Home Business Economy MTN, BUA, Cadbury clear overseas debts as dollar supply improves

MTN, BUA, Cadbury clear overseas debts as dollar supply improves

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Nigerian companies have started to settle their overdue dollar obligations, Bloomberg reports.

This follows recent reforms implemented by the Central Bank of Nigeria (CBN), which have resulted in increased liquidity within the Nigerian foreign exchange market.

According to Bloomberg’s findings, major Nigerian companies such as MTN Nigeria Communications Plc, BUA Foods Plc, and Cadbury Schweppes Overseas Limited’s Nigerian arm have confirmed their ability to procure dollars for fulfilling their foreign currency obligations.

This, according to the report, marks a notable shift from the previous scenario, where the scarcity of US dollars had hindered their ability to repatriate profits or settle payments to foreign suppliers.

Bloomberg reports that dollar liquidity surged by 90% to $160.8 million on Tuesday compared to the previous day, as noted in an emailed statement from Chapel Hill Denham on Wednesday.

The apex bank is also selling dollars to money traders to boost distribution to retail users.

Despite the increased liquidity, the naira depreciated by 1.2% to 1,416 against the dollar on Tuesday.

MTN Nigeria, the country’s largest mobile operator, capitalised on the enhanced liquidity within the foreign exchange market.

Chief Financial Officer, Modupe Kadiri, revealed during an investors conference call last week that MTN Nigeria managed to decrease its letters of credit obligations by 41.6%, reducing them from $416.6 million in December to $243.4 million.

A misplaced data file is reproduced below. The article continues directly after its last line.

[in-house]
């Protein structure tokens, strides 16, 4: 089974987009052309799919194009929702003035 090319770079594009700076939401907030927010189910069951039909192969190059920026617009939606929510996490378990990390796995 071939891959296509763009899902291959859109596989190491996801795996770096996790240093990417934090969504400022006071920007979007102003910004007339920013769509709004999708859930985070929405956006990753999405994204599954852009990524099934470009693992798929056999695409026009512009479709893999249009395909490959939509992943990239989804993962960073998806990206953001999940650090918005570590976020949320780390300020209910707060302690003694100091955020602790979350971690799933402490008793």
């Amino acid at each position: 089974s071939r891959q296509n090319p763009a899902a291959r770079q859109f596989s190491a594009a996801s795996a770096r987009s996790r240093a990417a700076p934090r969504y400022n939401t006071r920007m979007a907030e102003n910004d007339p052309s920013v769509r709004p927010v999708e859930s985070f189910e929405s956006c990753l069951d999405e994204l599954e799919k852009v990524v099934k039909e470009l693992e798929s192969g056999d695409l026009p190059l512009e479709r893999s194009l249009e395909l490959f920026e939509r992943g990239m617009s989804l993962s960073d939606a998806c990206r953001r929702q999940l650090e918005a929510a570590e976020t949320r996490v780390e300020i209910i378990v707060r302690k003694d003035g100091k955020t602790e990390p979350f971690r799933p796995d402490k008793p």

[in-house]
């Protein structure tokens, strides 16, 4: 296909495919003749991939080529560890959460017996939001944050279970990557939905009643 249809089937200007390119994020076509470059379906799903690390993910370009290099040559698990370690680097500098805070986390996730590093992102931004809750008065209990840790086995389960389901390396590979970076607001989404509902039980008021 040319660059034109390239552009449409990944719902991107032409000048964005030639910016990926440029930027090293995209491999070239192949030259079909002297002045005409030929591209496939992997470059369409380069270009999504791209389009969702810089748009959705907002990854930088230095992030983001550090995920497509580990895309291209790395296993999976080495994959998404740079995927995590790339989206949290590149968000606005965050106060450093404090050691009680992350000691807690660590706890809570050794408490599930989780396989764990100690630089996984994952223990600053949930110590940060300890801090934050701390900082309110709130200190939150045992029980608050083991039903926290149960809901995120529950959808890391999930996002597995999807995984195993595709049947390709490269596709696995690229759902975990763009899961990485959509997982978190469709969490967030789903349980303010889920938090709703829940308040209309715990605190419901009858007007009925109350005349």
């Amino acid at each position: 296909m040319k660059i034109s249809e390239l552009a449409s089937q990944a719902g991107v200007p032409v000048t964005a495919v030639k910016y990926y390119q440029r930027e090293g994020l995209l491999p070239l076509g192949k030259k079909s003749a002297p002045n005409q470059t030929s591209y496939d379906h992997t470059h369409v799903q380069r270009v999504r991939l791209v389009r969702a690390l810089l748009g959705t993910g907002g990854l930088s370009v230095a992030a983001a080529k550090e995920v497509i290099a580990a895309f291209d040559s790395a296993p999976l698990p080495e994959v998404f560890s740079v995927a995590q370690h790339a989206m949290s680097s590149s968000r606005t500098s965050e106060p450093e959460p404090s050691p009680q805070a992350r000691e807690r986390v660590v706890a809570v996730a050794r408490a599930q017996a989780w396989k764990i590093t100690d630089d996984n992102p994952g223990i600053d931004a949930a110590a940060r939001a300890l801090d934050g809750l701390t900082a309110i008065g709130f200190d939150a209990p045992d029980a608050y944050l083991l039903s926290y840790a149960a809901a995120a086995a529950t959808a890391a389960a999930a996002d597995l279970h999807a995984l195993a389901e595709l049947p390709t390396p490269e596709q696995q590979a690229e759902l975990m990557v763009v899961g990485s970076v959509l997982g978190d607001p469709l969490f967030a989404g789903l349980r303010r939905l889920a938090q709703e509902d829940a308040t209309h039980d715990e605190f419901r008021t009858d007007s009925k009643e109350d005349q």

Taking advantage of the enhanced dollar liquidity, BUA Foods, Nigeria’s largest food and beverage company, reduced its debts by approximately 6% in the first quarter of this year, according to Managing Director Ayodele Abioye.

He expressed optimism about the future, stating, “Dollar availability will no doubt have a positive impact going forward and we are optimistic of better performance for half-year 2024,” he said.

Likewise, Cadbury Nigeria has been able to access all its dollar needs from the official market since the start of the year, Finance Director Ogaga Ologe told Bloomberg by phone.

“Our local-currency cash has dropped because of us being able to buy foreign exchange in advance for the materials we need,” he said.

“The increased dollar liquidity is providing a respite for companies to pay down debts and cushion the effect of the devaluation,” Adetilewa Adebajo, economist and chief executive at Lagos-based CFG Advisory, said in a phone conversation with Bloomberg.

Adebajo emphasised that while liquidity has improved, it must be sustained over the next year to facilitate the desired turnaround for companies.

“Authorities need to make sure real rates are positive, that the interest rate is matching inflation and fiscal responsibility in terms of government spending is in check,” he said.

Bloomberg highlights that the Central Bank of Nigeria has implemented several measures since the start of the year to enhance liquidity within the economy.

These measures include increasing its benchmark rate by 600 basis points to incentivise capital inflows and removing the currency’s peg, allowing the market to determine the exchange rate of the naira.

The financial news publication said these actions have been taken in response to years of unconventional currency management practices which have discouraged investors and resulted in a scarcity of US dollars.

“Portfolio flows have responded positively to reforms with increased FX turnover,” Tatonga Rusike, sub-Saharan Africa economist at Bank of America Corp., said in an investment note.

“The average daily FX turnover has more than doubled from 2023 lows,” Rusike stated.

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